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Marcel Dettmann – Dettmann II

Right now, does the world want another Marcel Dettmann album?  It’s been three years since Dettmann’s affirming self titled LP landed on Ostgut Ton, so the thought, mention or moot of a follow up is a timely one. But this begs the question: will Dettmann II be a case of the difficult second album, and where can he go from here? When it comes to techno, there’s no one currently defining the genre as much as Dettmann. The famed DJ recently proved his music isn’t only limited to the dancefloor – or ambient interlude – by teaming up with Âme’s Frank Wiedeman to produce three operatic sound-scores for MASSE, a production the Berlin State Ballet ran in conjunction with Berghain.

One of the only other artists as prolific and credible as Dettmann also releasing techno albums is fellow Berliner Mike Dehnert. The imagination both put into the names of their most recent LPs however are about as exciting as a catalogue number, which for the German aesthetic of assembled techno, works. Like Dehnert’s Fachwerk 25, the follow album up to the Delsin released Framework (Fachwerk in German), Dettmann has produced something decidedly musical in comparison to the dour atmospheres and scratched surface sounds of his first full length.

Marcel Dettmann - Dettmann II
Marcel Dettmann
Dettmann II
Ostgut Ton
2xLP, CD, Digital
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The cold concrete-feel and powerhouse static that charged Dettmann is noticeably absent from Dettmann II, and although the sound design remains ashy in parts, it’s as though Dettmann has catered this LP toward bigger clubs and warehouse play. It makes sense however, and like a band that’s gone from filling theatres to packing out stadiums in the time it takes to produce a second studio album, Dettmann’s likely to have engineered a collection of tracks complimentary to the venues he finds himself DJing these days.

The patented background hiss engrained into the Ostgut Ton canon and Dettmann’s music is still ever-present, while wispy textures are now solidified and a greater importance has been placed on fuller synthesis, not shuffling, loopy rhythms. Overall the sound is polished. Dettmann II opens with the Jurassic ambience of “Arise”, a track with a snarling growl that sounds like something from Steven Spielberg’s famous Dinosaur themed film. The ensuing cut “Throb” is no throwback to Ben Klock’s “Pulse”, but a modulating groove of gurgling blips that never threaten to spill too far over the track’s edge. A bumping thrum then turns into the liquid swell of “Ductil”, which leading up to, and during the track’s breakdown, momentarily revisits “Lattice”, a highlight from Dettmann’s watershed MDR 04.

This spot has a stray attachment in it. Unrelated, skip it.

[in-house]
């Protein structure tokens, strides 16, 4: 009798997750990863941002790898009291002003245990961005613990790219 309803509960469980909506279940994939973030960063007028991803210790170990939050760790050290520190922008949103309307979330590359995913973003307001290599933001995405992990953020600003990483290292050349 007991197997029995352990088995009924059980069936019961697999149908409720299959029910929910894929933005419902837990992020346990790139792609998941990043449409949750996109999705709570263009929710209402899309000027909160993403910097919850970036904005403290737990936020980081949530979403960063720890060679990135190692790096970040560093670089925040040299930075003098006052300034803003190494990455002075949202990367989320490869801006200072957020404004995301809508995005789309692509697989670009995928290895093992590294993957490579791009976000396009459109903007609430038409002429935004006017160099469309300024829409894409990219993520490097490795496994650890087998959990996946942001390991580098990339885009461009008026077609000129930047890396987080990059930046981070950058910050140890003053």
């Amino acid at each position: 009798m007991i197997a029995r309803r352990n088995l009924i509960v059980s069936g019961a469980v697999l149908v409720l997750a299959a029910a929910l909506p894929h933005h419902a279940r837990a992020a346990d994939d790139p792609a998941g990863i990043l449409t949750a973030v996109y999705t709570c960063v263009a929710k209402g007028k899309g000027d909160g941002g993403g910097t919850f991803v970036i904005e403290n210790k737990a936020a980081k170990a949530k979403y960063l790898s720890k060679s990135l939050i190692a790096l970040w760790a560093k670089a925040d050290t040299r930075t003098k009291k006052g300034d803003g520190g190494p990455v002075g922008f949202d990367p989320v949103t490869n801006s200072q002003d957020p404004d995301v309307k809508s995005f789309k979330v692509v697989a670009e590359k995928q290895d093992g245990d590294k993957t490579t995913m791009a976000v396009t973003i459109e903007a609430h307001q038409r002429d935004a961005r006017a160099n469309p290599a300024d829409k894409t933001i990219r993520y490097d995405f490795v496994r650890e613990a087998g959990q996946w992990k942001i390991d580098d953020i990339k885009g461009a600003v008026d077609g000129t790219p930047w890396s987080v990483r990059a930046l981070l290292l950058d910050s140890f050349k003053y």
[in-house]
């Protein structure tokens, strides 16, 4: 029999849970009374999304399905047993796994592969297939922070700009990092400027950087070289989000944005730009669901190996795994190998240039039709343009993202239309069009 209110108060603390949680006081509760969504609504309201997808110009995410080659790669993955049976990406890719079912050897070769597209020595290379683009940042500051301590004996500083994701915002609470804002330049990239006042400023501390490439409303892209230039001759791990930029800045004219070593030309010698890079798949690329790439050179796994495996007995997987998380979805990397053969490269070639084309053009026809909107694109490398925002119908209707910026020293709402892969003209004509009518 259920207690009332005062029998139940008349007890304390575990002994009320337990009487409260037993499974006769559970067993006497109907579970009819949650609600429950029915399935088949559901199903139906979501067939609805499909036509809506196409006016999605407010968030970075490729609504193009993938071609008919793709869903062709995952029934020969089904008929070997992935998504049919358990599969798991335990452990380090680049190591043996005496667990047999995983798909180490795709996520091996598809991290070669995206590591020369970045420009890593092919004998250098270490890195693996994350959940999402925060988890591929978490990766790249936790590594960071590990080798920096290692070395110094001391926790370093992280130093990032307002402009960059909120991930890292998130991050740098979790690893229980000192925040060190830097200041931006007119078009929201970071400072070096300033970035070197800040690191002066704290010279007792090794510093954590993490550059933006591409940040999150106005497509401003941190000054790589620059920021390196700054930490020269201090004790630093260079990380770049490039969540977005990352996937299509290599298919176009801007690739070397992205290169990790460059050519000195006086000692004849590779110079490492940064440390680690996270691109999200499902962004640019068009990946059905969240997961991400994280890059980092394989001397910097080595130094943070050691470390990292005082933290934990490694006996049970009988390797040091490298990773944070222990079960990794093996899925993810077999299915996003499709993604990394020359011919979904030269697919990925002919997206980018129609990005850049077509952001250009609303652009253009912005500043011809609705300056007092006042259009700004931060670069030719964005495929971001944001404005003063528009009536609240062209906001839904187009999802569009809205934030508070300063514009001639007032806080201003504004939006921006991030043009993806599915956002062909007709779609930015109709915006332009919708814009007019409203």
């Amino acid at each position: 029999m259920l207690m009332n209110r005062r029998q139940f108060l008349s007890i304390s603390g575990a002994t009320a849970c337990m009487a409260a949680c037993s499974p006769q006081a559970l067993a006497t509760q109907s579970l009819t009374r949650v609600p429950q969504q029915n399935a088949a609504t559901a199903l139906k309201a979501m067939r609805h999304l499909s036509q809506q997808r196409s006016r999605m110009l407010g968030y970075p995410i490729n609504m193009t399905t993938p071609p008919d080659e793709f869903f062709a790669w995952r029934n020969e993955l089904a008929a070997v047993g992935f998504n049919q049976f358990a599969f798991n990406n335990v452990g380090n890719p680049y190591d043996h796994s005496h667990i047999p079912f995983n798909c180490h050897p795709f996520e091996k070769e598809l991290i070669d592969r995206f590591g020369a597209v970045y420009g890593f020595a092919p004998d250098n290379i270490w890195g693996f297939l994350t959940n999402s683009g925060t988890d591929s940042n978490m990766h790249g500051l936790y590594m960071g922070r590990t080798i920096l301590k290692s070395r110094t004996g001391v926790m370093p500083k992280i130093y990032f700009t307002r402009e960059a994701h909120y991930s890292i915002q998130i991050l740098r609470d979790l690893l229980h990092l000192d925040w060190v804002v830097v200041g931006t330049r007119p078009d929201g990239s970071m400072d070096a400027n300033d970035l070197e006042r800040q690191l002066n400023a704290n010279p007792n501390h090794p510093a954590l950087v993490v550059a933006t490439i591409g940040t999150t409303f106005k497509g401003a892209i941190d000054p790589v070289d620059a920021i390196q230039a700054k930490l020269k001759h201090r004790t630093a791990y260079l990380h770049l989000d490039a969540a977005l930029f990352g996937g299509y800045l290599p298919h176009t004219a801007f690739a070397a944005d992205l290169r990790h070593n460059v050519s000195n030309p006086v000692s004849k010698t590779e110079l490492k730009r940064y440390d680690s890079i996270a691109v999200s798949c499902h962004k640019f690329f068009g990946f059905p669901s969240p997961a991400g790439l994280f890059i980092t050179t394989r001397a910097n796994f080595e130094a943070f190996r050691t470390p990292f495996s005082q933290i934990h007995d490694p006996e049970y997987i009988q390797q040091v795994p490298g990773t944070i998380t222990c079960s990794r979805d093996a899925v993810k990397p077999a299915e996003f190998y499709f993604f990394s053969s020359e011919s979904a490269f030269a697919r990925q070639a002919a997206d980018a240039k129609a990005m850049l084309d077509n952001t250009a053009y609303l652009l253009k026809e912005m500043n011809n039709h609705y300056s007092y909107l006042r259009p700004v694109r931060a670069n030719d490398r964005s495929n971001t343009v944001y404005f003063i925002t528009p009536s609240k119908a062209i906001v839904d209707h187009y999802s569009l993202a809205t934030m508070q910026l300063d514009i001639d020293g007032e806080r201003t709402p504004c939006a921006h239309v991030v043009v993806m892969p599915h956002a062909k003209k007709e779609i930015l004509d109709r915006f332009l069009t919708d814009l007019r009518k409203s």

With the album now cruising, Dettmann’s picks his moment for a beatless interlude. A short 30 second “Shiver” is a dreamlike sequence of could-be whispers and funfair field recordings, as if lost and bent out of proportion by a house of mirrors. The Berliner then shows off his prowess for creating a perfect loop from a single bar in “Lightworks” which casts the same type of breezeblock crushing drums heard in his second definition to Morphosis’ “Too Far”, while sporadic firecracker percussion and faltering signals of tonal mid-frequencies administer the track’s variance.

Dirtiness makes way for cleaner, slamming beats at “Soar,” the album’s halfway point; it’s Dettmann doing house the Kerri Chandler way. “Reticle” from Dettmann’s first album was the closest he came to house music last time, whereas the chords and delay technique adopted by “Soar” clearly reference those typical of Chicago and Jersey styles. Dettmann mixes in some eerie synths and bursts of atmospheric metal works lending the track a degree of Berlin industrialism. Traces of American influence remain on “Outback,” a track co-produced with Levon Vincent that features the same gritty sonics of a DJ Spider and Hakim Murphy collaboration, with the end product sounding suggestively like a mix of Shed’s “Bot” and Vincent’s own “Double Jointed Sex Freak”.

Emika provides the album’s only vocals in “Seduction” yet it feels as only remnants of the British singer’s voice have been used; breathy excerpts flutter like distant reflections of lost calls for help trapped in a freezing ice chasm. Ethereal textures then meet Dettmann’s take on a brooding Giorgio Gigli-style of techno in “Radar”, with Tangerine Dream by the way of Voices From The Lake inspired synths circulating a pounding, peak time groove.

The cohesion of an Italian and German thematic continues in “Corridor”, with big noted Berghain organs charging loudly over drum machine beats and junk yard percussion. It’s as if Dettmann’s somehow teamed up with prog rockers Goblin. The Jurassic ambience returns in the album’s penultimate track, “Stranger”, as more reptilian squawk and fireplace crackle nests inside a tense Stanley Kubrick-like ambience. The album’s swan song, “Aim”, is cold, yet heartfelt closer that shares the same warming character and serrated elements of Shed’s “44A (Hardwax Forever)”. It’s no surprise to then read the track completing Dettmann’s accomplished second full length was co-produced with René Pawlowitz.

Besides growing his hair, Marcel Dettmann’s not the sort of producer that needs to re-invent himself, why would he? But it seems as though Dettmann has accepted the album format as the place to experiment with production, and as a result he’s knowingly or not broadened his repertoire of sounds. So regardless if another Dettmann album is wanted, sometimes, you just might find, you get what you need.

James Manning


1. Arise
2. Throb
3. Ductil
4. Shiver
5. Lightworks
6. Soar
7. Outback
8. Seduction feat. Emika
9. Radar
10. Corridor
11. Stranger
12. Aim